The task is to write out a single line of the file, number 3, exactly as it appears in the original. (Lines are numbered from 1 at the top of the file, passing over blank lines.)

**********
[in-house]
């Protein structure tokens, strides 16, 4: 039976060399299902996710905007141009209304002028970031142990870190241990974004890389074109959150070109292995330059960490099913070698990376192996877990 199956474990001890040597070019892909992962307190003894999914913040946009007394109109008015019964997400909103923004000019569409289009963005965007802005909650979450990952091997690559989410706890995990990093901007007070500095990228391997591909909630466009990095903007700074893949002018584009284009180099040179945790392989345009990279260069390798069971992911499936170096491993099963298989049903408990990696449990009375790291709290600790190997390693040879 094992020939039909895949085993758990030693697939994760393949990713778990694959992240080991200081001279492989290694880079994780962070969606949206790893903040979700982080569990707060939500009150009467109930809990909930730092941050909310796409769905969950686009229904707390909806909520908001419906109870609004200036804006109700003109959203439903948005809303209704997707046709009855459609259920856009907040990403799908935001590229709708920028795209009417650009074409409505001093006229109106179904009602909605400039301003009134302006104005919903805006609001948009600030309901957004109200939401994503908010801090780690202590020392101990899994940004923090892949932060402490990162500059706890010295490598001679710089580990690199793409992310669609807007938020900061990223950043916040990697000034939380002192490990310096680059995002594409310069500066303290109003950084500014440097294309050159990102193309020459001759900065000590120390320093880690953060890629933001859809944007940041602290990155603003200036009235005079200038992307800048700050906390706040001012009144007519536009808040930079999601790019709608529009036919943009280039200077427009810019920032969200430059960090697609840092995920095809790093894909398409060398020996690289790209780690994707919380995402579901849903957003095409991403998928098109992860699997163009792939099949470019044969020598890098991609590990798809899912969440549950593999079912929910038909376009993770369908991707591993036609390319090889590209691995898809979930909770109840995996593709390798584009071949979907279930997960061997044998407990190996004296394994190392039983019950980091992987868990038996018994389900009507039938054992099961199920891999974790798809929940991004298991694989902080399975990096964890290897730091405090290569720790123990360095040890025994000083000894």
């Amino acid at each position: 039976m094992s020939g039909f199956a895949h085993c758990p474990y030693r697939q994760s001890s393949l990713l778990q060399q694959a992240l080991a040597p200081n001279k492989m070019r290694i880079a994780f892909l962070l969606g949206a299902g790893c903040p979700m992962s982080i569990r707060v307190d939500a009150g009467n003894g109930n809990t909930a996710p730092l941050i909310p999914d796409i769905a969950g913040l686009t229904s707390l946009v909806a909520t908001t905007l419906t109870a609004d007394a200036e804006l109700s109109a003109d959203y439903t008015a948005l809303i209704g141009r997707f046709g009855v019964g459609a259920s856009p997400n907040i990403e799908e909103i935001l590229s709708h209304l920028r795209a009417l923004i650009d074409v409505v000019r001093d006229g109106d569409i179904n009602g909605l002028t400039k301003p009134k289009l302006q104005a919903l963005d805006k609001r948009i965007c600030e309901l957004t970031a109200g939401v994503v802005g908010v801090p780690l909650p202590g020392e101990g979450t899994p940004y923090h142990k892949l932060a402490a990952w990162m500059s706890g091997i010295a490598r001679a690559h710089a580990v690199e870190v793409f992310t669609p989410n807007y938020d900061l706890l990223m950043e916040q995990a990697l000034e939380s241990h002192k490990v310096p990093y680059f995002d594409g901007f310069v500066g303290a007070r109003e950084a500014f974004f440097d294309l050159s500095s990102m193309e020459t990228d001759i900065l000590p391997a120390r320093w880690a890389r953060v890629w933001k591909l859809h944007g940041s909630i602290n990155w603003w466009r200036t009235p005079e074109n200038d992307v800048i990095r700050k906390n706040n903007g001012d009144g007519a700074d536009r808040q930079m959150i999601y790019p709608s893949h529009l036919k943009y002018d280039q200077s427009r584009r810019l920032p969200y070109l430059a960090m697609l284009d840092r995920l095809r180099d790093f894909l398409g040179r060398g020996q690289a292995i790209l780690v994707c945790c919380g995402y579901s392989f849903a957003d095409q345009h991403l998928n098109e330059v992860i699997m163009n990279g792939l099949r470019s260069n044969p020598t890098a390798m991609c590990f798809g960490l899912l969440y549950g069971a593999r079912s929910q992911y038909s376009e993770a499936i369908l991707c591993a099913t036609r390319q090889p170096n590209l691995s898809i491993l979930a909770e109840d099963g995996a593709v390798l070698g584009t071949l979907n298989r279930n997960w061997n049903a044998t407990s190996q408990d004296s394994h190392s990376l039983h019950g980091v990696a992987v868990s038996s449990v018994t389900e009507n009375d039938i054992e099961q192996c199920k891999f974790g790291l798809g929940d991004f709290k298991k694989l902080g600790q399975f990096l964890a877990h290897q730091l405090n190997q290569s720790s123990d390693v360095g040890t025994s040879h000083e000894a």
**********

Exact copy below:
């Amino acid at each position: 039976m094992s020939g039909f199956a895949h085993c758990p474990y030693r697939q994760s001890s393949l990713l778990q060399q694959a992240l080991a040597p200081n001279k492989m070019r290694i880079a994780f892909l962070l969606g949206a299902g790893c903040p979700m992962s982080i569990r707060v307190d939500a009150g009467n003894g109930n809990t909930a996710p730092l941050i909310p999914d796409i769905a969950g913040l686009t229904s707390l946009v909806a909520t908001t905007l419906t109870a609004d007394a200036e804006l109700s109109a003109d959203y439903t008015a948005l809303i209704g141009r997707f046709g009855v019964g459609a259920s856009p997400n907040i990403e799908e909103i935001l590229s709708h209304l920028r795209a009417l923004i650009d074409v409505v000019r001093d006229g109106d569409i179904n009602g909605l002028t400039k301003p009134k289009l302006q104005a919903l963005d805006k609001r948009i965007c600030e309901l957004t970031a109200g939401v994503v802005g908010v801090p780690l909650p202590g020392e101990g979450t899994p940004y923090h142990k892949l932060a402490a990952w990162m500059s706890g091997i010295a490598r001679a690559h710089a580990v690199e870190v793409f992310t669609p989410n807007y938020d900061l706890l990223m950043e916040q995990a990697l000034e939380s241990h002192k490990v310096p990093y680059f995002d594409g901007f310069v500066g303290a007070r109003e950084a500014f974004f440097d294309l050159s500095s990102m193309e020459t990228d001759i900065l000590p391997a120390r320093w880690a890389r953060v890629w933001k591909l859809h944007g940041s909630i602290n990155w603003w466009r200036t009235p005079e074109n200038d992307v800048i990095r700050k906390n706040n903007g001012d009144g007519a700074d536009r808040q930079m959150i999601y790019p709608s893949h529009l036919k943009y002018d280039q200077s427009r584009r810019l920032p969200y070109l430059a960090m697609l284009d840092r995920l095809r180099d790093f894909l398409g040179r060398g020996q690289a292995i790209l780690v994707c945790c919380g995402y579901s392989f849903a957003d095409q345009h991403l998928n098109e330059v992860i699997m163009n990279g792939l099949r470019s260069n044969p020598t890098a390798m991609c590990f798809g960490l899912l969440y549950g069971a593999r079912s929910q992911y038909s376009e993770a499936i369908l991707c591993a099913t036609r390319q090889p170096n590209l691995s898809i491993l979930a909770e109840d099963g995996a593709v390798l070698g584009t071949l979907n298989r279930n997960w061997n049903a044998t407990s190996q408990d004296s394994h190392s990376l039983h019950g980091v990696a992987v868990s038996s449990v018994t389900e009507n009375d039938i054992e099961q192996c199920k891999f974790g790291l798809g929940d991004f709290k298991k694989l902080g600790q399975f990096l964890a877990h290897q730091l405090n190997q290569s720790s123990d390693v360095g040890t025994s040879h000083e000894a």